Many Women in Developing Countries Don’t Use Contraception. Why?

Written by Melissa Lee | Published: July 21, 2016

More than 225 million women in the developing world live with an unmet need for contraceptives. A new report by the Guttmacher Institute has some answers as to why, and they might surprise you.

The Demographic and Health Survey asked women in 52 countries to specify all of the reasons for not using either a traditional or modern method of contraception.

More than 25% of them said they did not use birth control because they fear side effects such as infertility or depression. Followed closely behind that, 24% of married women said that they did not use contraception because they are not sexually active or rarely engage in sex. Another 23% of the surveyed women said that they, their partner, or someone close to them opposed contraception. And 20% report that they breastfeed or haven’t resumed menstruation after a birth.

Unmarried women with unmet need had different reasons for not using contraception. 78% of them said that they didn’t use birth control because they rarely have sex or because they are not married. In countries where contraception is taboo, unmarried woman are less likely to seek it due to fears of marginalization. Nearly 20% of unmarried women with an unmet need for family planning were afraid of side effects.

How can we end misconceptions about contraception?

Is it important for women who rarely have sex to use contraception? Yes. Does contraception lead to long term health problems such as infertility? No. Should unmarried women face humiliation or marginalization or feel shame and fear for using contraception? Absolutely not. Now that we know why a large number of women in the developing world are not using contraception, we must find ways to increase their social and emotional access, in addition to continuing to strive to increase physical access.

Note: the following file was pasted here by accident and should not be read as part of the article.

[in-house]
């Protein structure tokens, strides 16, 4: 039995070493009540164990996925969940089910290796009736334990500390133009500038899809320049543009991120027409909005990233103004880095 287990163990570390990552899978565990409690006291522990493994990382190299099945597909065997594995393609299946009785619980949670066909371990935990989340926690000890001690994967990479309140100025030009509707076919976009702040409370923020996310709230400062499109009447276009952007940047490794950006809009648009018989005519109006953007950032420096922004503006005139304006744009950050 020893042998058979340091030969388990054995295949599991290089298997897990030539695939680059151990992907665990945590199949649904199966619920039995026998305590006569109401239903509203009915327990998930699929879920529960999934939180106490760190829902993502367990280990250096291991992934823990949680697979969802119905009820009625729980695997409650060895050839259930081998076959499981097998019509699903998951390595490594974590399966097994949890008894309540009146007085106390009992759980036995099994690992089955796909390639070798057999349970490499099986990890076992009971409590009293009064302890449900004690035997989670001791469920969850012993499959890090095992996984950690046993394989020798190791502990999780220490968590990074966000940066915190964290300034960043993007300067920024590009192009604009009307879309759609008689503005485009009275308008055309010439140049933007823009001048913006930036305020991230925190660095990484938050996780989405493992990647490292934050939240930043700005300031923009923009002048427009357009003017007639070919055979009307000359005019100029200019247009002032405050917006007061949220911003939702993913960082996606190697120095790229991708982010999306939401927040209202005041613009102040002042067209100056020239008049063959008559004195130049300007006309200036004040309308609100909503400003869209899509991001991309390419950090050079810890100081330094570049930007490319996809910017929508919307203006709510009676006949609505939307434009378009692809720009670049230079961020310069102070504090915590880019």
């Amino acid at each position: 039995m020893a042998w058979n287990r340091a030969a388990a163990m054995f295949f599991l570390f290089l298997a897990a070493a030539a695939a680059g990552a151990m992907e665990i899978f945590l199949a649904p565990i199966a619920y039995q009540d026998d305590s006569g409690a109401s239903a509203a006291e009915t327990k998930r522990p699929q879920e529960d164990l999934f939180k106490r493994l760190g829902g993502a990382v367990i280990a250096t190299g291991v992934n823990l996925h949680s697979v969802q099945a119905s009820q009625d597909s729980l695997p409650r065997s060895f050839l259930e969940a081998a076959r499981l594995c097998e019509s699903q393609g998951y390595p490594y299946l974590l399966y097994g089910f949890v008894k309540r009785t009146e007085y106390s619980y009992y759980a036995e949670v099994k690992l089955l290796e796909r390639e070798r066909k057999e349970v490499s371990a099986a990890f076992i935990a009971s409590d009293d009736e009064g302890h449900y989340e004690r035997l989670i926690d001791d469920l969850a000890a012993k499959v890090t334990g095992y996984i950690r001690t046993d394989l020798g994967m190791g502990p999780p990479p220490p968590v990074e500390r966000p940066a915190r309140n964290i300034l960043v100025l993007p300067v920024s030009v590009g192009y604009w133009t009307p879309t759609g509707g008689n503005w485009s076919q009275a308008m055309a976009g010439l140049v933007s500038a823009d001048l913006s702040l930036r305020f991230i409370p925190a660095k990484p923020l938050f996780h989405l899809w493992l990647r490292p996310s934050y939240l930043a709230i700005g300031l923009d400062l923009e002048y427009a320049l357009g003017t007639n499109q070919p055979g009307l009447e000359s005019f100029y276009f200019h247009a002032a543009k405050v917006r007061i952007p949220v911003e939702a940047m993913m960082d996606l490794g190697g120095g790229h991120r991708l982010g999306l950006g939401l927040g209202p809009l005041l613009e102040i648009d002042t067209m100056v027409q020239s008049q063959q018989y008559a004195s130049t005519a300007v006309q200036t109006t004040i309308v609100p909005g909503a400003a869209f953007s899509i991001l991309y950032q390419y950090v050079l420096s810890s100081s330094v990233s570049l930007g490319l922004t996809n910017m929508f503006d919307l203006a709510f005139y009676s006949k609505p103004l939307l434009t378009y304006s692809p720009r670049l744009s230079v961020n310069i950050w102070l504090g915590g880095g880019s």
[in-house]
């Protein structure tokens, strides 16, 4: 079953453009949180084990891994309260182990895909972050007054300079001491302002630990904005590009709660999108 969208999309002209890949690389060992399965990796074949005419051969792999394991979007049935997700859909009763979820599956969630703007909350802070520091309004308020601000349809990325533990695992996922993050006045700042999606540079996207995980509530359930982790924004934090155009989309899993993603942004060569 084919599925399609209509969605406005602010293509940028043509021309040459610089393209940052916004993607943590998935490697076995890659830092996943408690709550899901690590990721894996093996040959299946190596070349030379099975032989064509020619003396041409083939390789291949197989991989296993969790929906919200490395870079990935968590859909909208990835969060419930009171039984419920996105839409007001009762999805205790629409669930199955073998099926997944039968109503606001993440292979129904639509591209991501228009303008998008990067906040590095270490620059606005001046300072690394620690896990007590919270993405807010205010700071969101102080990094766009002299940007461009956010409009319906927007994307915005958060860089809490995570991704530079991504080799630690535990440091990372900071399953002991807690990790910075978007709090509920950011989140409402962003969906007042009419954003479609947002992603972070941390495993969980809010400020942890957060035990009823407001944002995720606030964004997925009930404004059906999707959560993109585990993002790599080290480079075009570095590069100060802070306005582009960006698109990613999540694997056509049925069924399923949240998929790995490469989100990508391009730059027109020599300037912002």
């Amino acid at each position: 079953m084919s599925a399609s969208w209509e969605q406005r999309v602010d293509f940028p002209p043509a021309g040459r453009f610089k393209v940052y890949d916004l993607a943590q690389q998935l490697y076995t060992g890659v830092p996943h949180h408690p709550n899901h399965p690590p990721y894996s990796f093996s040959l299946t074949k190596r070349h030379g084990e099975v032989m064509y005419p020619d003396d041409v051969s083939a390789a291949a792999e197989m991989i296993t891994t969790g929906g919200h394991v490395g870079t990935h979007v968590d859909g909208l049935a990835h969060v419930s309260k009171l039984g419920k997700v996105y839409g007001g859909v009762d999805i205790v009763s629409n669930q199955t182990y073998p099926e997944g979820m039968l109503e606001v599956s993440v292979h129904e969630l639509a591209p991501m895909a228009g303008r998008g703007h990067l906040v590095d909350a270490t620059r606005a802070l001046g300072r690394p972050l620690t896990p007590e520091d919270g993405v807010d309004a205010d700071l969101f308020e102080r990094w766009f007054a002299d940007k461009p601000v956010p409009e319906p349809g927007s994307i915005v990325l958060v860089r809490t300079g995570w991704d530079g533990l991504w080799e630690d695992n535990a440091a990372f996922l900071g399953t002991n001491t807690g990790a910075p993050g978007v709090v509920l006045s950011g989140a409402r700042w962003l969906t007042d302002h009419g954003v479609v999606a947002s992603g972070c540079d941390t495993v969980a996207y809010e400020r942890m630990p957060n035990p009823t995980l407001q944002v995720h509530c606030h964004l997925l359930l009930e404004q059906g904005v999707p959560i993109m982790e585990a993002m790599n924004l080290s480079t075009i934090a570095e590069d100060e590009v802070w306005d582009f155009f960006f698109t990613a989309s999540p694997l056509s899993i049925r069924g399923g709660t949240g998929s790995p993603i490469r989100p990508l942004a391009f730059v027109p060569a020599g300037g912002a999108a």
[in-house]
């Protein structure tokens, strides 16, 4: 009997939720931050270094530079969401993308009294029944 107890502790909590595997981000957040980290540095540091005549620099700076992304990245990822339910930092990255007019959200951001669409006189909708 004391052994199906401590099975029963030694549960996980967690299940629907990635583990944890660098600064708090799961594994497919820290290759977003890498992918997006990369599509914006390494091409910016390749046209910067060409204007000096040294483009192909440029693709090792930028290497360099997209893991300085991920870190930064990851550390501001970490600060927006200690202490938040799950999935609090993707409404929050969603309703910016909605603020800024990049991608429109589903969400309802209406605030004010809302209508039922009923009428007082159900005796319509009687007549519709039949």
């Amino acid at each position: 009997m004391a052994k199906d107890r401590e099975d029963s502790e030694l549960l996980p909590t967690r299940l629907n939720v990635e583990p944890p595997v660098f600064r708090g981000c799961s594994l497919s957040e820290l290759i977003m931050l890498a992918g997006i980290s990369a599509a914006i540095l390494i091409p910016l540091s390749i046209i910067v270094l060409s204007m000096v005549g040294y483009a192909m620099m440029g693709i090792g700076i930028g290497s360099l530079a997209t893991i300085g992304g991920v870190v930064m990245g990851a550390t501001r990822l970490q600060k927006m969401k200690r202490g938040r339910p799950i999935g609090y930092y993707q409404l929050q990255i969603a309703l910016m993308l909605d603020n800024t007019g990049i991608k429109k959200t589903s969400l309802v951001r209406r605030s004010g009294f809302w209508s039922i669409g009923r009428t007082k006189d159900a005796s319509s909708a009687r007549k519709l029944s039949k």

Awareness is key. If women and girls are not aware of the actual potential side effects of certain contraception, such as depression or acne in some women, they are more likely to believe rumors. This awareness must include comprehensive sex education. Girls and women should have the opportunities to learn about contraception in safe and judgment-free zones to learn that infrequent sex, having recent birth or not having a partner do not necessarily prevent pregnancy. Communities need opportunities to learn about the various reasons for usage of contraception.

Women may use birth control for reasons other than avoiding pregnancy. Other health benefits for women who use certain types of contraception include decreased chances of ovarian cancer, uterine cancer, and anemia, as well as alleviated menstrual cramps and acne. Certain birth control methods, such as the oral contraceptives, can regulate or even lighten a woman’s menstrual flow or help deal with ovarian cysts. Awareness of the diverse uses of contraception can help fight the stigma that exists against it in some communities.

Access and affordability matter. If women are not able to try the various methods of modern contraception available to them, they are less likely to find methods that work for them without side effects. If women can’t access sound information about contraception and its impact on their health, misconceptions will continue. Engaging men and raising their awareness about contraception can also help remove some of the obstacles in the way of women’s access.

Contraception can save lives. It can lead to fewer unsafe and illegal abortions and decrease maternal and infant mortality. It can also ensure that girls have the opportunity to finish their education instead of dropping out of school due to pregnancy. And, most importantly, it can give women and girls the chance to make decisions about their own bodies. This is why we must continue our fight for increased access to supplies, services, and education, so that every woman has options.